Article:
Florida, especially the Southeastern portion, experienced rapid growth in the early 20th century. The Florida Land Boom of the 1920s brought thousands of new residents, and ushered in a period of unrivaled construction. The prosperity initiated by the arrival of the Plant and Flagler railroads, and perpetuated by endless boosterism, came to a screeching halt in late September 1926.
A catastrophic hurricane made landfall near Miami Beach in the early morning hours of September 18, 1926. Known as the “Great Miami Hurricane,” the storm cut a path of destruction across Southern Florida. With winds in excess of 150 miles per hour, and storm surge heights topping 11 feet above mean high tide, the hurricane left its mark from South Beach, to Moore Haven on Lake Okeechobee, to the Tampa Bay area. The Northern Gulf Coast also experienced the wrath of the Great Miami Hurricane. The storm made a second landfall near Gulf Shores, Alabama, and dumped over eight inches of rain on an area extending from Pensacola, Florida, to southern Louisiana.
Weather Bureau officials were unprepared for the swift moving hurricane, which exhibited few telltale signs before slamming into South Florida. The citizens of Miami and the surrounding communities were equally surprised by the rapid advance of the storm. The devastation left in the wake of the hurricane prompted one Weather Bureau official to call the storm the, “most destructive in the history of the United States.” Officials estimated the storm destroyed 4,700 homes in South Florida, and left 25,000 people without shelter. The long-term impact of the Great Miami Hurricane became apparent in the months and years to come as the real estate bubble burst, and Florida plunged into an economic depression some three years in advance of the rest of the nation.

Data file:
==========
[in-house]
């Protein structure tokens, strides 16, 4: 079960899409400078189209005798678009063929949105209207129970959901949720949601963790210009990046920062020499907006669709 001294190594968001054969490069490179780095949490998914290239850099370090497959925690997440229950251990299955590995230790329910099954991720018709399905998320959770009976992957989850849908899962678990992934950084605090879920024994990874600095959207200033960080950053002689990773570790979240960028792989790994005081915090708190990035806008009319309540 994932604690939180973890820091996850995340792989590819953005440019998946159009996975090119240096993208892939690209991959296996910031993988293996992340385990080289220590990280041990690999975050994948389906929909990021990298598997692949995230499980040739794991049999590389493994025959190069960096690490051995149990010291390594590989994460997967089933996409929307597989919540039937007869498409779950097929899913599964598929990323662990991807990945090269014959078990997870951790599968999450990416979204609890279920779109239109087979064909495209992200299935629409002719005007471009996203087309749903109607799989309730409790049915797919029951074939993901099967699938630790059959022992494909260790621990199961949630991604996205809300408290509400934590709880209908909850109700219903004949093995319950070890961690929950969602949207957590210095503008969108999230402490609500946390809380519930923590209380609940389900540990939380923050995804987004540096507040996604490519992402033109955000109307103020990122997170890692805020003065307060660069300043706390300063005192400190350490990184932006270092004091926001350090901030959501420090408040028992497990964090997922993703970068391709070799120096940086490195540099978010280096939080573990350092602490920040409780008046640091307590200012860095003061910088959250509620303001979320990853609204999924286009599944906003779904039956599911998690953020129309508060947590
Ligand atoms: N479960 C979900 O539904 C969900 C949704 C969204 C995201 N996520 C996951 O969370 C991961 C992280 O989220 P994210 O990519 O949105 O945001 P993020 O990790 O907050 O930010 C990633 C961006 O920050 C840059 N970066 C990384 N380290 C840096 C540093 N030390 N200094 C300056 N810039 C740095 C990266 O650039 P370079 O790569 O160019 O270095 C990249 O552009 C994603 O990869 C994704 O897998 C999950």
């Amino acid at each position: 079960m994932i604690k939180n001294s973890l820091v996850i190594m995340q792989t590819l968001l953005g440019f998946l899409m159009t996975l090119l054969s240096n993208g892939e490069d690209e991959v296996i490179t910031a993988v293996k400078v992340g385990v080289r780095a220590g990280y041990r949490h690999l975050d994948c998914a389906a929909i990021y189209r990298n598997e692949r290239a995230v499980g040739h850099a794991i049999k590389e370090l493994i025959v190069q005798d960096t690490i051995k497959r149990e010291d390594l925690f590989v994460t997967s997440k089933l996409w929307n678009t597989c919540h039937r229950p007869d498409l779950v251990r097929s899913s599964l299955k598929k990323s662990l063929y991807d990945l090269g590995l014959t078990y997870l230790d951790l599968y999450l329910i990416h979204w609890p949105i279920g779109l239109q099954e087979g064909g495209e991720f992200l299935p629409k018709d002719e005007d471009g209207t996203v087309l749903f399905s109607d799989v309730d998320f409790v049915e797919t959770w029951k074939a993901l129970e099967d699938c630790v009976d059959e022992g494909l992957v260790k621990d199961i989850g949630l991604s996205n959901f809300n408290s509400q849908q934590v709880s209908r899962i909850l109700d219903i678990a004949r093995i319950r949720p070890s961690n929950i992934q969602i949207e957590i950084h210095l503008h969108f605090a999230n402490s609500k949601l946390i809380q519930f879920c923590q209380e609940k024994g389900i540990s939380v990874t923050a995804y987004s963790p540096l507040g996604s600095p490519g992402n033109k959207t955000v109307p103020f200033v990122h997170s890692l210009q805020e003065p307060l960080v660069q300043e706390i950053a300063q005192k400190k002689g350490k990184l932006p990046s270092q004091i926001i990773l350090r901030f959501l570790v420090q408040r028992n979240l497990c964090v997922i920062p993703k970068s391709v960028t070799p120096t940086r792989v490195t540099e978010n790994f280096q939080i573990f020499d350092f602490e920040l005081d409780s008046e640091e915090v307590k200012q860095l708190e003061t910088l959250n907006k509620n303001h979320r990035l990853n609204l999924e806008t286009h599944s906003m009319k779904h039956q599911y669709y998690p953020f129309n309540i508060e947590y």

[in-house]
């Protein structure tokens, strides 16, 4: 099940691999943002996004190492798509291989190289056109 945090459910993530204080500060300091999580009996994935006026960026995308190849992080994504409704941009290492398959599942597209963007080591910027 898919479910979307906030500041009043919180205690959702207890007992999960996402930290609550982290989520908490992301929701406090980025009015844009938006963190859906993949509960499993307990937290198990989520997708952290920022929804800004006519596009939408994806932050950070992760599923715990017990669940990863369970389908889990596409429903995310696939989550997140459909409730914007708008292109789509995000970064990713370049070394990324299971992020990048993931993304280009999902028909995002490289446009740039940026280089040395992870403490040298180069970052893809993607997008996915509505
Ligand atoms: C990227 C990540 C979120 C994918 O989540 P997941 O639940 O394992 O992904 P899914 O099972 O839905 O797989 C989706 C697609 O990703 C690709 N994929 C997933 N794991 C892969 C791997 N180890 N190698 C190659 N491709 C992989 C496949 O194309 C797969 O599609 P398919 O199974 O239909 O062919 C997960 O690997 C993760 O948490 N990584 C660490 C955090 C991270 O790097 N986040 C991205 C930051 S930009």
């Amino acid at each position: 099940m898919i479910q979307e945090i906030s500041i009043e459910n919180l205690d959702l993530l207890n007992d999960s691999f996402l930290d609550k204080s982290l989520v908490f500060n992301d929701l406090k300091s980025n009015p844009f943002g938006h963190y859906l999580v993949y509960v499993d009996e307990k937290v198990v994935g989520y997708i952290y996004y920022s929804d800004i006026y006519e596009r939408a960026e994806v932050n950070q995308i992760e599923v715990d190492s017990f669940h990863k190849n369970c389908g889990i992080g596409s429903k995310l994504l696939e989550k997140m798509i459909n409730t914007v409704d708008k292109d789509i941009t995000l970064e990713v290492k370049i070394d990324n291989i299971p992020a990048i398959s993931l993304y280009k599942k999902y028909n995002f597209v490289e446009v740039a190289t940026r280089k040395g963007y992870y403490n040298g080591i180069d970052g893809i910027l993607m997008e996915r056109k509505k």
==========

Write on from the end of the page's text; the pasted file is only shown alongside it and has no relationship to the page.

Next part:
The letter below describes hurricanes that hit Southeastern Florida on September 18 and October 21, 1926. Written by “Kaye” from the Floridian Hotel, Miami Beach, to Louise Webber (d. 1993) of Bangor, Maine, the 12 page letter gives a detailed account of Kaye’s activities, both during and in the aftermath of the storms. She begins with remarks on the October 21 storm, before plunging into the events of September 18 and the days that followed. It is known from the letter that Kaye was a resident and employee of The Floridian Hotel. However, her exploits detail conditions beyond the Floridian, such as her walk across the causeway, and in Hollywood, where she searched for “her folks.”
After the third and last hurricane has passed into history and Miami is still on the map. We will now look forward to a prosperous winter.
Was over town yesterday am and at 10 o’clock the warning signals were posted. We were to expect it about the latter part of the afternoon or early in the evening. It began to blow early in the afternoon and continued getting stronger as night came on.
In the hotel the doors were barred and rugs rolled against them. All windows were braced bathroom doors shut tight on account of the ventilators from the air shift, and everything ship shape for such another siege as Sept. 18.
Just about dark people began pouring in, all expecting the worst to happen. I went off duty at 6:30 so went up to my room, no lights by this time.